A card of transport trucks in a muddy work yard, lined up neatly parked, It read, “Argus got your letter- no the river did not get him, Argus had a heart attack last year, the blighter carked”       It was many years later still,Godfrey told me the whole story, of Argus’ own wisdom , acceptance of life and it’s true simplicity.

He recalled, “There is no river anywhere wilder, faster than what flows the mighty Buller. Many times I have followed her from Murchison on down. “In  crystal streams I’ve panned for gold, stood shivering deep in her canyons o fbeech wood, steel and stone”. “I have trod her hills, camped in the spooky ghost town of Lyell alone”.    “For every sand-fly that bit me, every rain squall that hit me, every day spent where I did not wish to be”, I would give all to ride again, down the unforgiving Buller to the roily Tasman Sea.

“I was just a hitch-hiker, knew him briefly, but that ride up the Buller Gorge still stays with me”.   “High in the red trucks cab, road awash with rain, mist hides the tops, drifts in shreds amid the ferns”. the way is narrow, far below, the river rolls and churns.  “I chatted with the trucker as he drove bold, but cautiously, said, “this is my last ride , tomorrow I will wake a retiree” Thirty years of driving, Nelson down to Grey, you are my last hitch-hiker, it’s my last ride today”     “Never vulgar of words, not crude this chap, he wore a wool singlet and a faded cobber hat”. He spoke in brief, laconic statements, and I learned some truckers wisdom, said Argus of most every thing- “Well, you get that”.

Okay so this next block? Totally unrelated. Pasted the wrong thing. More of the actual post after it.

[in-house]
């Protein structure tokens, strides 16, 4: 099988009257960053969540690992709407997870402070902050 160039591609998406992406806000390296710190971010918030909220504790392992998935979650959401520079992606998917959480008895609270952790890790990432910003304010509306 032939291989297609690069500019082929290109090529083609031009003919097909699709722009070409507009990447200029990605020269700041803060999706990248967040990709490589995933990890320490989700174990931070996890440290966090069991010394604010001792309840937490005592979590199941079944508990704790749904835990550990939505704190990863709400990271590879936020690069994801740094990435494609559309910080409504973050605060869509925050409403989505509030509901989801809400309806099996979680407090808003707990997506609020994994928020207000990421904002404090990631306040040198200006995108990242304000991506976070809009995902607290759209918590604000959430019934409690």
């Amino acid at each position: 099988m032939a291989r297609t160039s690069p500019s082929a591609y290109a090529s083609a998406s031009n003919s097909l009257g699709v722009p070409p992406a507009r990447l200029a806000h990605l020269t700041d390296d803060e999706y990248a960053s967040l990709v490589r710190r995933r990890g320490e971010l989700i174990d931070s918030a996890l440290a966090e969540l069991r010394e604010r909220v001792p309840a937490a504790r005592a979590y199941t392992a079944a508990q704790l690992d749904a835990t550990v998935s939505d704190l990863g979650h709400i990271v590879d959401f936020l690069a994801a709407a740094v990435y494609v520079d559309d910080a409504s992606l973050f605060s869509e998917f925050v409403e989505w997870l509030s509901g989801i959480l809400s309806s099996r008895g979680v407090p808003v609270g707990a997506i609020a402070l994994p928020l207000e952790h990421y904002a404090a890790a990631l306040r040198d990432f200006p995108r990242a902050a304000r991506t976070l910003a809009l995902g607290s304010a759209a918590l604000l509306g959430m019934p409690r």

Argus said, ” I will tramp the Heaphy track, The Milford too, fish all I please and work my gold claim now the drivings through” “Maybe even some traveling, have a look about like you”.      As they shared stories of adventure on the road, came a hard jolt, a thud and snap of chains from the large tractor that was Argus’ load.  In sparks and dust the load slowly tilted, falling into the abyss over side…he was just a young hitch-hiker on Argus’ last ride…

A car stopped to help, was the district Veterinary, (who oddly one year later would help sew up Godfrey’s knee)    None of the three considered prayer, deep in own thoughts for a moment they just sat, spoke Argus, peering over the cliff side-  “Well, you get that”..

..Godfrey produced apples for all to enjoy from his suitcase, “We ate apples, glad to be alive, in the middle of the Buller Gorge beneath a rock- face”.

“We parted when help came, with firm handshakes the three of us,” “I journeyed on with the Vet, all I know of the brave trucker is that his name was Argus”…..So is told the story of Argus’ last ride, yet legend has it there is a transport truck down on the Buller Gorge, words of wisdom, “Well, you get that” painted in small lettering on the side. “It’s how I came to love the Buller River, in all her might and moods, for I was the young hitch-hiker, on Argus’ last ride.

THE NEIGHBORS ARE NUDISTS- And Other Songs- From Godfrey- His 49th wisdom

Worzel writes, He was an odd young man who disliked beets, but my how did Godfrey love to pick apples. An apple picking job to him was a joy, never a chore. He sang as he picked, pop tunes and his own works, he “sounded like a kettle boiling dry”, it was reported. His singing, and chatty ways oft had Godfrey working alone in remote parts of the orchard. He was once cruelly pelted with boysenberries. Here are a few of the songs he would sing.